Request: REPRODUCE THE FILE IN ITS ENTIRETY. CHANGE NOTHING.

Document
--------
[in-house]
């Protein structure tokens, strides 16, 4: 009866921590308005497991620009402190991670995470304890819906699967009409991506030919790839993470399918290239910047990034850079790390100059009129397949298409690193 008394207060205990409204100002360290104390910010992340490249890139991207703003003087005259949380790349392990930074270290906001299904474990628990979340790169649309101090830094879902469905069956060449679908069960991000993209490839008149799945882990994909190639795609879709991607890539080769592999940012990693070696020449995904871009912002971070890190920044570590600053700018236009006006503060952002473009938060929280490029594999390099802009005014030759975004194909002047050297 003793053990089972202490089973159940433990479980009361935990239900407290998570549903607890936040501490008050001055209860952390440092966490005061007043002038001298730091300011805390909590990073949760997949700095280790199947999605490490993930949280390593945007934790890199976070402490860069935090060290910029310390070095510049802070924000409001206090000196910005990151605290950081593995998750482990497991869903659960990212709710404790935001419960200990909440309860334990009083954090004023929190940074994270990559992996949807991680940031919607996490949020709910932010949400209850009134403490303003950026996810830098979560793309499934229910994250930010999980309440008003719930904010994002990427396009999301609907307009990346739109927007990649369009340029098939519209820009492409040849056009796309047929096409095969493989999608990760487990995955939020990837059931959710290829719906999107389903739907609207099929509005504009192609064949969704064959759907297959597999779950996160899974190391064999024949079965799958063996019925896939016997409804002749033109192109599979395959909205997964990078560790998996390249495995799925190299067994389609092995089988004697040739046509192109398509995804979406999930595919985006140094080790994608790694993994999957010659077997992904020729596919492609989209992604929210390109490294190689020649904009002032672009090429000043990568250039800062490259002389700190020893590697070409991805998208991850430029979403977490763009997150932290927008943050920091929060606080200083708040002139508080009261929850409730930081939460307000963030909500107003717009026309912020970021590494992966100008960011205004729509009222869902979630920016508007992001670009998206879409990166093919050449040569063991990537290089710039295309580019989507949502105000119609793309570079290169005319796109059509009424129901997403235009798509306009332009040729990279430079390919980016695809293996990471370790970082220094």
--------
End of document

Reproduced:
[in-house]
């Protein structure tokens, strides 16, 4: 009866921590308005497991620009402190991670995470304890819906699967009409991506030919790839993470399918290239910047990034850079790390100059009129397949298409690193 008394207060205990409204100002360290104390910010992340490249890139991207703003003087005259949380790349392990930074270290906001299904474990628990979340790169649309101090830094879902469905069956060449679908069960991000993209490839008149799945882990994909190639795609879709991607890539080769592999940012990693070696020449995904871009912002971070890190920044570590600053700018236009006006503060952002473009938060929280490029594999390099802009005014030759975004194909002047050297 003793053990089972202490089973159940433990479980009361935990239900407290998570549903607890936040501490008050001055209860952390440092966490005061007043002038001298730091300011805390909590990073949760997949700095280790199947999605490490993930949280390593945007934790890199976070402490860069935090060290910029310390070095510049802070924000409001206090000196910005990151605290950081593995998750482990497991869903659960990212709710404790935001419960200990909440309860334990009083954090004023929190940074994270990559992996949807991680940031919607996490949020709910932010949400209850009134403490303003950026996810830098979560793309499934229910994250930010999980309440008003719930904010994002990427396009999301609907307009990346739109927007990649369009340029098939519209820009492409040849056009796309047929096409095969493989999608990760487990995955939020990837059931959710290829719906999107389903739907609207099929509005504009192609064949969704064959759907297959597999779950996160899974190391064999024949079965799958063996019925896939016997409804002749033109192109599979395959909205997964990078560790998996390249495995799925190299067994389609092995089988004697040739046509192109398509995804979406999930595919985006140094080790994608790694993994999957010659077997992904020729596919492609989209992604929210390109490294190689020649904009002032672009090429000043990568250039800062490259002389700190020893590697070409991805998208991850430029979403977490763009997150932290927008943050920091929060606080200083708040002139508080009261929850409730930081939460307000963030909500107003717009026309912020970021590494992966100008960011205004729509009222869902979630920016508007992001670009998206879409990166093919050449040569063991990537290089710039295309580019989507949502105000119609793309570079290169005319796109059509009424129901997403235009798509306009332009040729990279430079390919980016695809293996990471370790970082220094």